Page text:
This column first ran on July 19, 2016 B.T. (Before Trump):
Imagine this. You go to some bureaucratic office to get some official form. You’re told you’ll need three forms of identification. You calmly smile and say, “My ass.”
It would be my dream come true. I’m talking about the future, of course, when we’ll all be able to get a chip holding all our information implanted somewhere under the skin — let’s say the fatty area near the hip — and would never have to fumble for our credit cards, or drivers’ licenses, or search high and low for proof of birth, marriage, divorce, insurance, etc.
All of our senior discounts and credit card “points” could be simplified. You could walk into an el station, a movie theater, or any other place that gives a discount or wants you to carry a fistful of coupons. After a quick scan, the money — minus the discount and plus any confusing points — would come out of the appropriate account. Whoosh.
For instance, every time I go to the doctor, they give me a printout of all my meds. It’s embarrassingly long, but the nurses always remind me that I should carry it everywhere. Really? I try very hard to stay away from heavy handbags. I like to carry only my wallet, keys, phone, pills, inhaler, and Kleenex — no gun — in as small a handbag as possible. I would love to have all the info in my chip hip.
I hate cash. I use my debit card for everything, so the money is gone from my checking account before I get home. I don’t have to dig around when I’m paying for something and I can keep track of where my money goes. Plus I usually don’t have to figure out where to keep those odious paper receipts.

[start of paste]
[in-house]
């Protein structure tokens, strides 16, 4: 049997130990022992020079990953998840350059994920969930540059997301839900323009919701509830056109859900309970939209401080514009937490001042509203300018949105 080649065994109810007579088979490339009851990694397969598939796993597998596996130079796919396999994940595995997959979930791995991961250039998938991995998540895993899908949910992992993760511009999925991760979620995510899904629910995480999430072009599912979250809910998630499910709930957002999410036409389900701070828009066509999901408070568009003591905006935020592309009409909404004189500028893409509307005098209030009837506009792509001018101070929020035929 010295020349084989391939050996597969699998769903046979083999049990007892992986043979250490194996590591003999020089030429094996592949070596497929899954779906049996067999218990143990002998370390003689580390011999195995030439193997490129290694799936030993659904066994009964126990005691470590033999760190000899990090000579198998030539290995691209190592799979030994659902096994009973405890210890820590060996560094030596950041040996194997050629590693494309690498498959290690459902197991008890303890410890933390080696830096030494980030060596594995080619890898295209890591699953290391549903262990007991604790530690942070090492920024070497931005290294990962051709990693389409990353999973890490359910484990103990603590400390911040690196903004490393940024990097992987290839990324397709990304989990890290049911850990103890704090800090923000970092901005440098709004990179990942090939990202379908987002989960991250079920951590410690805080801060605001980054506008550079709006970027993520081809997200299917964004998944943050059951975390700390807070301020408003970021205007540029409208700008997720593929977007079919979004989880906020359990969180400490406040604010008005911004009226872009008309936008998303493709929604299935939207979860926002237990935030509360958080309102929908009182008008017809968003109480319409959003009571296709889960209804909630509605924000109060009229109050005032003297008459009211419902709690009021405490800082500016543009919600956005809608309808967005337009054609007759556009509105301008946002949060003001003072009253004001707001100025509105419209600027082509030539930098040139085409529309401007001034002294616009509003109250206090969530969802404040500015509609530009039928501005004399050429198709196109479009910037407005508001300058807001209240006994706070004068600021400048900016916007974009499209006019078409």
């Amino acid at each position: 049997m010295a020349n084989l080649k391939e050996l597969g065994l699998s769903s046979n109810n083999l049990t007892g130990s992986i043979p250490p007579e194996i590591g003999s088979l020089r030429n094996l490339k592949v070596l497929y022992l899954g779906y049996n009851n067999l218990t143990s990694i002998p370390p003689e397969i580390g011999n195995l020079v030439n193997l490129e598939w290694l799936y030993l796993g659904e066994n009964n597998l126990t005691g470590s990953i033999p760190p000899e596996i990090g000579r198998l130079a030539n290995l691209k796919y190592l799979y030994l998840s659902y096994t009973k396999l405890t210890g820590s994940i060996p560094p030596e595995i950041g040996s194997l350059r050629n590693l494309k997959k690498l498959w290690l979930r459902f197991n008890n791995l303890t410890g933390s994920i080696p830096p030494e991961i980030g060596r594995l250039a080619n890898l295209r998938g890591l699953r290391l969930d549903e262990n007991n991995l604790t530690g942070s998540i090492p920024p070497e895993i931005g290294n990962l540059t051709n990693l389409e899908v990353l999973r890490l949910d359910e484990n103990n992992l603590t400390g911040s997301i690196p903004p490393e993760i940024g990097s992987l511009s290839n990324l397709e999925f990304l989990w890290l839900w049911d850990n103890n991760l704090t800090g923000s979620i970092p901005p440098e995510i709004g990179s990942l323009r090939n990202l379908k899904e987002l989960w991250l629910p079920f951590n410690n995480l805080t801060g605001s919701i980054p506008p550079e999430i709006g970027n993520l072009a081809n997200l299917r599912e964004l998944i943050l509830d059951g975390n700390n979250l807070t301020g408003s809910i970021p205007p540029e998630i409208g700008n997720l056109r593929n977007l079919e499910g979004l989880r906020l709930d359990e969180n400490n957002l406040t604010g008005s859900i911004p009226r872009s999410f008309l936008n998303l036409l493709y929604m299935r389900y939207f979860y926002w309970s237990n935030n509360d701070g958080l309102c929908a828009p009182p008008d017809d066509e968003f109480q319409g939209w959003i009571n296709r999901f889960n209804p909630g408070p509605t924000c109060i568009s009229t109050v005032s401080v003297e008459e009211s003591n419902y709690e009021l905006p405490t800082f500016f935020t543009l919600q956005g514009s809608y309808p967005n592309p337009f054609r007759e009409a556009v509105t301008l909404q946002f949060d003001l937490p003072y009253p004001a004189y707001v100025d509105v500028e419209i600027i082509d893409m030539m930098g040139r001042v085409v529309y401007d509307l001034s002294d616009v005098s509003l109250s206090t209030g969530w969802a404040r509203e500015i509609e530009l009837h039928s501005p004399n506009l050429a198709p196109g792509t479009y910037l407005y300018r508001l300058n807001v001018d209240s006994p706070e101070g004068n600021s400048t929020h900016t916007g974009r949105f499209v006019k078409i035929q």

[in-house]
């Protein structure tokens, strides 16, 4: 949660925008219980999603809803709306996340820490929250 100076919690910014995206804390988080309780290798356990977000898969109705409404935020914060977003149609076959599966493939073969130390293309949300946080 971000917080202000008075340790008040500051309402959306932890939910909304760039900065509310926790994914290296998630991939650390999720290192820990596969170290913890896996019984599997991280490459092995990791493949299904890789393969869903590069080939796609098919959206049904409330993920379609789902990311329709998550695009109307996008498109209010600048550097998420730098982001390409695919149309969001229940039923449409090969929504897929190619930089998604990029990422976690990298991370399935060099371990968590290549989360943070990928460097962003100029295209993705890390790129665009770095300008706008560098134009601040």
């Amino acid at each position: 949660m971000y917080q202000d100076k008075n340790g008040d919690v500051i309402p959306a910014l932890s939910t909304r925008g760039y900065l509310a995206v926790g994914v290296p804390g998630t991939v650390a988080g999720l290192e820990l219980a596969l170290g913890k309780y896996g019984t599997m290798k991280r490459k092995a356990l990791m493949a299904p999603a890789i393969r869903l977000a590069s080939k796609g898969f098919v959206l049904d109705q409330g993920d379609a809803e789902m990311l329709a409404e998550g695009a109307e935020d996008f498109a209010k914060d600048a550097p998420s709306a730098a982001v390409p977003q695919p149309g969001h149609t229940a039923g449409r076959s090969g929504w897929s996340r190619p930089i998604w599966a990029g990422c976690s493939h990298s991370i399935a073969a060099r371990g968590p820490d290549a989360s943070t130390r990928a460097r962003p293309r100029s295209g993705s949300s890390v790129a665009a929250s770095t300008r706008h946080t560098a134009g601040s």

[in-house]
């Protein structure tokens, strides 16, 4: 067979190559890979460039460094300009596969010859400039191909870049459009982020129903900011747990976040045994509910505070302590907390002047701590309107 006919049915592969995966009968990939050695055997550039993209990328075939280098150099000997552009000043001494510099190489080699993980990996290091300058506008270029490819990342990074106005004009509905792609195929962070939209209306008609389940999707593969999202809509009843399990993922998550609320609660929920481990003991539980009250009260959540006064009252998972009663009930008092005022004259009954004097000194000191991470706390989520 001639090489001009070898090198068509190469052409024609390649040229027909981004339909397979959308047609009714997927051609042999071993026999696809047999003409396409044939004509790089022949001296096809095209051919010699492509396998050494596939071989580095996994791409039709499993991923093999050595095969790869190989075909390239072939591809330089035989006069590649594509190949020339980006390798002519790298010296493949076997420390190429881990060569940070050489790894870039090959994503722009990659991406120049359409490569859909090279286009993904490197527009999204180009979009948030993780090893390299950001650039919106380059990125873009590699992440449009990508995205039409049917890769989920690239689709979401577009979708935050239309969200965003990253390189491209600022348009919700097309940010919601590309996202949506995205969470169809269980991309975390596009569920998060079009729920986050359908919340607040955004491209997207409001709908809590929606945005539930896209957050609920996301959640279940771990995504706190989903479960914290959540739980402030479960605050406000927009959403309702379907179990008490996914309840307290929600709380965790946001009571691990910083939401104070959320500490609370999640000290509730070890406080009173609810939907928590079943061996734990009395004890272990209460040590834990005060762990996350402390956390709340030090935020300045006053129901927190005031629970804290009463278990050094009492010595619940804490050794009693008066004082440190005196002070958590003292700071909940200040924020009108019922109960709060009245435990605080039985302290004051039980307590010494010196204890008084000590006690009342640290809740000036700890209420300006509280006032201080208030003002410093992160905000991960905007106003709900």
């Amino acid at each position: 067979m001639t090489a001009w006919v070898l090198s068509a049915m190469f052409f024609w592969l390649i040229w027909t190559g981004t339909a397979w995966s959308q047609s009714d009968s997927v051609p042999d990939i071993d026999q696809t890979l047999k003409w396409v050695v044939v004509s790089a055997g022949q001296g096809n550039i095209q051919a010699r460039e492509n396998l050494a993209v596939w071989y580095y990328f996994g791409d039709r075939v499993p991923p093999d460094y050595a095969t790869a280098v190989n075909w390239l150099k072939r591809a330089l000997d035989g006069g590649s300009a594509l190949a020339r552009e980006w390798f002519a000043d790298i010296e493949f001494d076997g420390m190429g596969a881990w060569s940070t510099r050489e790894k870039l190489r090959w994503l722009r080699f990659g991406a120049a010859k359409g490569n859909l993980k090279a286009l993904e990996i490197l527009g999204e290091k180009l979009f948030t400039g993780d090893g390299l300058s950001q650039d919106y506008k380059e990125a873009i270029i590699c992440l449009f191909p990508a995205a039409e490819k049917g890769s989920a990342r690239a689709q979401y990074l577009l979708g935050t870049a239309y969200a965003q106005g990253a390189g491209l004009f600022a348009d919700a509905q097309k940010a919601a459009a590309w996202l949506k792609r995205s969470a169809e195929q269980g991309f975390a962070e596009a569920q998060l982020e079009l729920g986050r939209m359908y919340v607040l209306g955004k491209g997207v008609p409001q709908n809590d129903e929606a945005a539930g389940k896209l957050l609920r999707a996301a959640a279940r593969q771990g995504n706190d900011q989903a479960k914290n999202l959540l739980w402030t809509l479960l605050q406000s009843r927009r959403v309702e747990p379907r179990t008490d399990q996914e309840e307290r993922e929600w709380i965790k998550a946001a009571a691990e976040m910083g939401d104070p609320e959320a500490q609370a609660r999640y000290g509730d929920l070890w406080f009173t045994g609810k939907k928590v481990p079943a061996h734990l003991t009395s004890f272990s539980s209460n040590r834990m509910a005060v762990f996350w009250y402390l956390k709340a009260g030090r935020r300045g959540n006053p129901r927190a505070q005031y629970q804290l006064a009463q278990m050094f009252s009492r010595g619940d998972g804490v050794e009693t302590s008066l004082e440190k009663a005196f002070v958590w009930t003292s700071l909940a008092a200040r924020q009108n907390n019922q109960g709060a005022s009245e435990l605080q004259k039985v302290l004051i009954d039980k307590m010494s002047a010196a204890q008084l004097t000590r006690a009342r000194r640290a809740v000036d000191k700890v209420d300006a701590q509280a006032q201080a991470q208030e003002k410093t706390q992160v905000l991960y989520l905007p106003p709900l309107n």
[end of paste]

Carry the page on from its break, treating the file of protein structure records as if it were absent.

A lot of my friends prefer to pay all their bills and actually balance their checkbooks at the end of the month. Then they complain about the paperwork or about gathering records at the end of the year to do their taxes. I do my taxes online and love it. The best step, of course, would be to have the government somehow access my records through my chip, do the math, deduct their money, and leave me the hell out of it. Yes, I’m one of those people who trusts the government. Why? Every time I think they’ve made a mistake, I’ve been wrong, so why bother?
Don’t get me wrong. I’m not in love with technology. I choke back hot, salty tears whenever I have to upgrade my phone or computer or change a password, and I actually did cry when Comcast sent me a new box. Most of the time I don’t do the recommended upgrades, trying to avoid anything new and puzzling, and wind up suffering the consequences. Often someone will generously say, “Let me show you how to do this,” or “It’s easy, all you have to do is …” and I want to say, again, “My ass.” (Promise, that phrase will not become a staple of this column.)
I don’t expect to live long enough to see the chip in my hip. But if I can order a book online and have it appear on my Kindle in less than a minute, I’m pretty sure it will happen.